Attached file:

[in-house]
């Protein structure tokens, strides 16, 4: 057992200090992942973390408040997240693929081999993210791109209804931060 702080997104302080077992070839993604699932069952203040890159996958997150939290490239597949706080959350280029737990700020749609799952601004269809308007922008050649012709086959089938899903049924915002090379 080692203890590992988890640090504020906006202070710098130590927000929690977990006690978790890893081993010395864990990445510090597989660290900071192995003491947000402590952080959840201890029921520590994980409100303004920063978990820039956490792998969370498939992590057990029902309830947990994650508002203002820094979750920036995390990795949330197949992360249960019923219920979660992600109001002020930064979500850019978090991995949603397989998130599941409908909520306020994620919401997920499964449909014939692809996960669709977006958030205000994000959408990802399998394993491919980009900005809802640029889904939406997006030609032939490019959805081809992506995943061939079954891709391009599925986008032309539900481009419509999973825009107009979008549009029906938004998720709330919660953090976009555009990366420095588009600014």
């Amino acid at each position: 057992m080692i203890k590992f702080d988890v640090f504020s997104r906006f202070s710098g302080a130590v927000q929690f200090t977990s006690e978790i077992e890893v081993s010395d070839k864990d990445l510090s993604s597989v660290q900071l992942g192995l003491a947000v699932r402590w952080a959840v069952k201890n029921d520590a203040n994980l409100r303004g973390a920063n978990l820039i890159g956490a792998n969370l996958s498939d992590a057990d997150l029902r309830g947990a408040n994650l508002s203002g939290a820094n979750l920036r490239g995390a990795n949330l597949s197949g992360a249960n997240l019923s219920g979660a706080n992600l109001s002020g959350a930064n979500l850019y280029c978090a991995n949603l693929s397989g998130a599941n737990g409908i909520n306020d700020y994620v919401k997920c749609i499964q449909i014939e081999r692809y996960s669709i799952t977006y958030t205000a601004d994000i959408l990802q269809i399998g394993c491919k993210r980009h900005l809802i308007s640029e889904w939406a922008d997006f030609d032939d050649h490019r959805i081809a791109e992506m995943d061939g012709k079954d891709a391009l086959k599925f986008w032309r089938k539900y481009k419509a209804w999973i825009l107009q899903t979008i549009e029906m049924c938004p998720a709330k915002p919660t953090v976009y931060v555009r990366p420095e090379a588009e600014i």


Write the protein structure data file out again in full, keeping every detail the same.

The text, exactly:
[in-house]
């Protein structure tokens, strides 16, 4: 057992200090992942973390408040997240693929081999993210791109209804931060 702080997104302080077992070839993604699932069952203040890159996958997150939290490239597949706080959350280029737990700020749609799952601004269809308007922008050649012709086959089938899903049924915002090379 080692203890590992988890640090504020906006202070710098130590927000929690977990006690978790890893081993010395864990990445510090597989660290900071192995003491947000402590952080959840201890029921520590994980409100303004920063978990820039956490792998969370498939992590057990029902309830947990994650508002203002820094979750920036995390990795949330197949992360249960019923219920979660992600109001002020930064979500850019978090991995949603397989998130599941409908909520306020994620919401997920499964449909014939692809996960669709977006958030205000994000959408990802399998394993491919980009900005809802640029889904939406997006030609032939490019959805081809992506995943061939079954891709391009599925986008032309539900481009419509999973825009107009979008549009029906938004998720709330919660953090976009555009990366420095588009600014």
């Amino acid at each position: 057992m080692i203890k590992f702080d988890v640090f504020s997104r906006f202070s710098g302080a130590v927000q929690f200090t977990s006690e978790i077992e890893v081993s010395d070839k864990d990445l510090s993604s597989v660290q900071l992942g192995l003491a947000v699932r402590w952080a959840v069952k201890n029921d520590a203040n994980l409100r303004g973390a920063n978990l820039i890159g956490a792998n969370l996958s498939d992590a057990d997150l029902r309830g947990a408040n994650l508002s203002g939290a820094n979750l920036r490239g995390a990795n949330l597949s197949g992360a249960n997240l019923s219920g979660a706080n992600l109001s002020g959350a930064n979500l850019y280029c978090a991995n949603l693929s397989g998130a599941n737990g409908i909520n306020d700020y994620v919401k997920c749609i499964q449909i014939e081999r692809y996960s669709i799952t977006y958030t205000a601004d994000i959408l990802q269809i399998g394993c491919k993210r980009h900005l809802i308007s640029e889904w939406a922008d997006f030609d032939d050649h490019r959805i081809a791109e992506m995943d061939g012709k079954d891709a391009l086959k599925f986008w032309r089938k539900y481009k419509a209804w999973i825009l107009q899903t979008i549009e029906m049924c938004p998720a709330k915002p919660t953090v976009y931060v555009r990366p420095e090379a588009e600014i």